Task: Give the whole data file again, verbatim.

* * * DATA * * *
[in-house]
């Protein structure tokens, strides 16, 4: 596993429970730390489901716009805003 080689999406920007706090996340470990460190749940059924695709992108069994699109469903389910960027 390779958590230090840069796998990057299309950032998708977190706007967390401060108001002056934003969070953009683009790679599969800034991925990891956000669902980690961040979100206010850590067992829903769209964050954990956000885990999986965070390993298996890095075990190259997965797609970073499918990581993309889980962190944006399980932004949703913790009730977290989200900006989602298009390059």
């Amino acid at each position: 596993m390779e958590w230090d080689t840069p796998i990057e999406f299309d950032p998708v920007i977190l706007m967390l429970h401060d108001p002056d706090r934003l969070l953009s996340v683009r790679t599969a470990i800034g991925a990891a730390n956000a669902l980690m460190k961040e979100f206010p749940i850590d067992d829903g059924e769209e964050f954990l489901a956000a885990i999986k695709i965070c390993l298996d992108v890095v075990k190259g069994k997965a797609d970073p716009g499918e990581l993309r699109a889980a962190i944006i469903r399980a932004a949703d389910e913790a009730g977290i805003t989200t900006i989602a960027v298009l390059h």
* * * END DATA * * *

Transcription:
[in-house]
């Protein structure tokens, strides 16, 4: 596993429970730390489901716009805003 080689999406920007706090996340470990460190749940059924695709992108069994699109469903389910960027 390779958590230090840069796998990057299309950032998708977190706007967390401060108001002056934003969070953009683009790679599969800034991925990891956000669902980690961040979100206010850590067992829903769209964050954990956000885990999986965070390993298996890095075990190259997965797609970073499918990581993309889980962190944006399980932004949703913790009730977290989200900006989602298009390059």
């Amino acid at each position: 596993m390779e958590w230090d080689t840069p796998i990057e999406f299309d950032p998708v920007i977190l706007m967390l429970h401060d108001p002056d706090r934003l969070l953009s996340v683009r790679t599969a470990i800034g991925a990891a730390n956000a669902l980690m460190k961040e979100f206010p749940i850590d067992d829903g059924e769209e964050f954990l489901a956000a885990i999986k695709i965070c390993l298996d992108v890095v075990k190259g069994k997965a797609d970073p716009g499918e990581l993309r699109a889980a962190i944006i469903r399980a932004a949703d389910e913790a009730g977290i805003t989200t900006i989602a960027v298009l390059h």